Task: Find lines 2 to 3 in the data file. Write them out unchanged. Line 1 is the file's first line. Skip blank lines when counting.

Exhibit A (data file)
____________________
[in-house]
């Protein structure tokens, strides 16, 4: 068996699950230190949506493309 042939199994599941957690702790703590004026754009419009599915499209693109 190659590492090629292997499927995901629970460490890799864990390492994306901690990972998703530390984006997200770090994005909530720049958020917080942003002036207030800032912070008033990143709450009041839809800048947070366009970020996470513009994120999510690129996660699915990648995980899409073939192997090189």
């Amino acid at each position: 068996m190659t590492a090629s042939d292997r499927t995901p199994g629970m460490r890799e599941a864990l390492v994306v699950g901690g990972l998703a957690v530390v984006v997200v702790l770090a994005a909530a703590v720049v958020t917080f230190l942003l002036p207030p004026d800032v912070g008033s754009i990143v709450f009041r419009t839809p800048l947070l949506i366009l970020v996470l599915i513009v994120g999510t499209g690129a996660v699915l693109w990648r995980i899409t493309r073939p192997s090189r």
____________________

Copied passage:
């Protein structure tokens, strides 16, 4: 068996699950230190949506493309 042939199994599941957690702790703590004026754009419009599915499209693109 190659590492090629292997499927995901629970460490890799864990390492994306901690990972998703530390984006997200770090994005909530720049958020917080942003002036207030800032912070008033990143709450009041839809800048947070366009970020996470513009994120999510690129996660699915990648995980899409073939192997090189």
């Amino acid at each position: 068996m190659t590492a090629s042939d292997r499927t995901p199994g629970m460490r890799e599941a864990l390492v994306v699950g901690g990972l998703a957690v530390v984006v997200v702790l770090a994005a909530a703590v720049v958020t917080f230190l942003l002036p207030p004026d800032v912070g008033s754009i990143v709450f009041r419009t839809p800048l947070l949506i366009l970020v996470l599915i513009v994120g999510t499209g690129a996660v699915l693109w990648r995980i899409t493309r073939p192997s090189r």